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Google Celebrates Leading Female Physicist Hedwig Kohn

On 5th April 2019, Google celebrated pioneer physicist Hedwig Kohn on what would have been her 132nd birthday. Against all odds, she became one of the only three women in STEM to teach at university level in Germany. All these she did before the second world war.

 

The Google doodle art to celebrate her was drawn by guest artist Carolin Löbbert. It features an arty illustration of Kohn in a laboratory measuring emission spectra. It also has atomic structures and some Erlenmeyer flasks.

 

Born in 1887, she obtained her doctorate in 1913 at the young age of 20. She trained under atomic physicist Rudolf Ladenburg and Otto Lummer. At age 43, in 1930 she was granted an academic award that gave her permission to teach at the university.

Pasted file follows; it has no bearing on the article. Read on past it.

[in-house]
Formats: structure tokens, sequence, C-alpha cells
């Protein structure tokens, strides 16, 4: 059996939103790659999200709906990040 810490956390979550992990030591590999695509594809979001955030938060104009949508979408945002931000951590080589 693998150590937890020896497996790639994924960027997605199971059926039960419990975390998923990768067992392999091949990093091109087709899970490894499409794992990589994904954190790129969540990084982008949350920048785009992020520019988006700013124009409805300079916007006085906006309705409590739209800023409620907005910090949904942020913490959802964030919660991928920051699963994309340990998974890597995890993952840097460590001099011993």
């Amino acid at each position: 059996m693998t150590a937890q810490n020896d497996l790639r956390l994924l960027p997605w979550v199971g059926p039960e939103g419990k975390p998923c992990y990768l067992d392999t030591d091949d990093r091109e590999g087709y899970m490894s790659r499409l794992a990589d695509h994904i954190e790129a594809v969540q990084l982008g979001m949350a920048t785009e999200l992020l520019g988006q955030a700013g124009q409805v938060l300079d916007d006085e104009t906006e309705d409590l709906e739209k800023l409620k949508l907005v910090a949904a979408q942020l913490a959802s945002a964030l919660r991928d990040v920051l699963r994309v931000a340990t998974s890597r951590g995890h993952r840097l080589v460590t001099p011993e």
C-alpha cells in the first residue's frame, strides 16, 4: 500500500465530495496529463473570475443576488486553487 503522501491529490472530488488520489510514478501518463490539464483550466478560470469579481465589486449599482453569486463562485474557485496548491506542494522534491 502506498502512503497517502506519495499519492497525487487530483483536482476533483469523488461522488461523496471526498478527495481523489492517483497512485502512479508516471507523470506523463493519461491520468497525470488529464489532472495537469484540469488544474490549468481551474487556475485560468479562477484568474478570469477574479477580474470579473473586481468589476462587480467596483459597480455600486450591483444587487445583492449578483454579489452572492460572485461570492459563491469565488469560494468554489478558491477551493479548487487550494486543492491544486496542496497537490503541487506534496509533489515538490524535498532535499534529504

In 1933, Kohn was dismissed from her position at the University of Breslau because she was Jewish. Her life became potentially in danger during the second world war. With the help of Ladenburg, the American Association of University Women and the International Federation of University Women, she got a visa and a teaching position in the US. She proceeded to work at the Women’s College in northern California.

 

Kohn contributed immensely to the world of physics. Her invaluable input was acknowledged in a few publications on flame spectroscopy and radiometry.

 

She died in 1964 at the age of 77.

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